Remember the last time you spent a Saturday outside in the snow? If you’re in Southern California, you may have to think pretty hard, but for most SaltStick users, December through February brings snow and colder temperatures. What does this mean for hydration? Do you still need electrolytes? Should you put your SaltStick capsules on the shelf -- untouched until springtime?
In short, absolutely not! We blogged last year about the effect colder temperatures have on hydration levels. You can read the full post here
, but essentially, you’re still susceptible to dehydration during the winter months. Think again about your Saturday in the snow. You probably felt pretty good, even though you were outside for several hours … at least until you returned indoors. Then, the effects of dehydration (thirst, low energy levels) hit full-force. Why the sudden change? Essentially, when you’re cold, you’re less likely to feel thirsty when you lose fluids because your body keeps the blood close to your internal organs. Once you warm up, your brain can process the state of your extremities, and you realize you’re quite dehydrated.
As any endurance athlete knows, dehydration is the enemy of performance. Thirst is a good indicator for low fluid levels in warm temperatures, but you can’t rely on thirst alone when it’s cold outside. You still need to drink water and replenish electrolytes -- even if you don’t feel thirsty -- and the suggested intake of 1-2 SaltStick Caps per hour remains appropriate, though as always, usage depends on your unique physiology, training, and conditions.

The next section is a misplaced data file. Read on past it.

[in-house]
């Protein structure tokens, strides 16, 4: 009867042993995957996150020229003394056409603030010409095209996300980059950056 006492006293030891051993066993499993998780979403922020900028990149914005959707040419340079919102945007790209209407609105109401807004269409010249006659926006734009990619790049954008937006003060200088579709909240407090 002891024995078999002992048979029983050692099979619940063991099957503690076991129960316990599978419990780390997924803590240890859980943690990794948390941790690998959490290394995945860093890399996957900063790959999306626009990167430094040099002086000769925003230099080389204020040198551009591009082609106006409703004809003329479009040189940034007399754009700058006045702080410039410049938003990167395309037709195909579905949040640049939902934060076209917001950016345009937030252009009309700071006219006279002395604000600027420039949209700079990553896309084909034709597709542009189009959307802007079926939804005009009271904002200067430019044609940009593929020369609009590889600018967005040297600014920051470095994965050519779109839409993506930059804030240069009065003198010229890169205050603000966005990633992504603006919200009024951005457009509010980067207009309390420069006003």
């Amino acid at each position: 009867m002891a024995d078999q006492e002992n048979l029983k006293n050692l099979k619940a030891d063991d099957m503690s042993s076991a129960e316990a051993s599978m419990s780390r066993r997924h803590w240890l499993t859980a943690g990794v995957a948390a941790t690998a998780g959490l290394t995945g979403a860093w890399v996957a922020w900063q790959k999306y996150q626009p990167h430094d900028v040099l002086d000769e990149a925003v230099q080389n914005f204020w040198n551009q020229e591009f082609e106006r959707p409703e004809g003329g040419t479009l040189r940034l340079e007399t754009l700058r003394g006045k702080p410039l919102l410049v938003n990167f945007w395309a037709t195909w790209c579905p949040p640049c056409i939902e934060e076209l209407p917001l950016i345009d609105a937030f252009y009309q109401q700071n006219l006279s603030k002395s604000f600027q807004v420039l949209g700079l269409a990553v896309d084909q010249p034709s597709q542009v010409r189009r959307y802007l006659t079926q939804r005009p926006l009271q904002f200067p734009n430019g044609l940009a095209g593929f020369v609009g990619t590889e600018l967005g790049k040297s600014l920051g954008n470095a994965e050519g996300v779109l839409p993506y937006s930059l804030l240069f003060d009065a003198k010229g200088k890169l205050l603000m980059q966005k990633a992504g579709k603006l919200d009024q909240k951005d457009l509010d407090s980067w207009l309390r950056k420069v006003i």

Another option is to take your workouts indoors. The pleasant 70-degree temperatures will remove the risk of ignoring dehydration, and 1-2 SaltStick Caps per hour, along with fluid, will keep your electrolyte levels at a stable level.
We realize not everyone will spend the winter months in base training for an Ironman triathlon. However, you can still use SaltStick! Here are a few examples when the electrolyte boost SaltStick Caps provide can help out:
Shoveling snow: The downside to every snowstorm is the hours spent clearing your driveway after the precipitation ends. On the bright side, though, it’s a great workout! FitDay estimates that a 150-pound man will burn 350 calories per hour shoveling snow. A 130-pound woman will burn 284. Ensure you don’t deplete yourself by popping a SaltStick Cap.
Winter sports: Skiing, snowshoeing, snowboarding and ice skating all have the potential to be high-intensity workouts (which makes them great cross-training exercises for endurance athletes). This brings along the potential for dehydration, especially if you’re outdoors for several hours. Bring along some water and consume 1-2 SaltStick Caps per hour (starting to see a theme here?), and you’ll ensure you can have fun and keep going all day long.
Family fun: Believe it or not, simply getting outdoors can burn several hundred calories per hour. The Huffington Post estimates that a 150-pound male will burn upwards of 520 calories per hour in a snowball fight and 400 per hour while sledding. As with any form of exercise, this high-intensity work has the potential to dehydrate you. Before heading out the door, pop 1-2 SaltStick Caps, with fluid, and you’ll be able to enjoy the snow without the risk of dehydration.
Celebrations: Blogger Crista Scott highlights a final – and less official – usage of SaltStick. After the Après ski and New Year’s celebrations, SaltStick can make a great hangover cure.
As you can see, SaltStick can be an effective tool to prevent dehydration in the winter months. Don’t let a lack of thirst fool you into thinking that you’re not losing fluids and electrolytes when it’s cold outside. Be safe, stay hydrated, and have fun!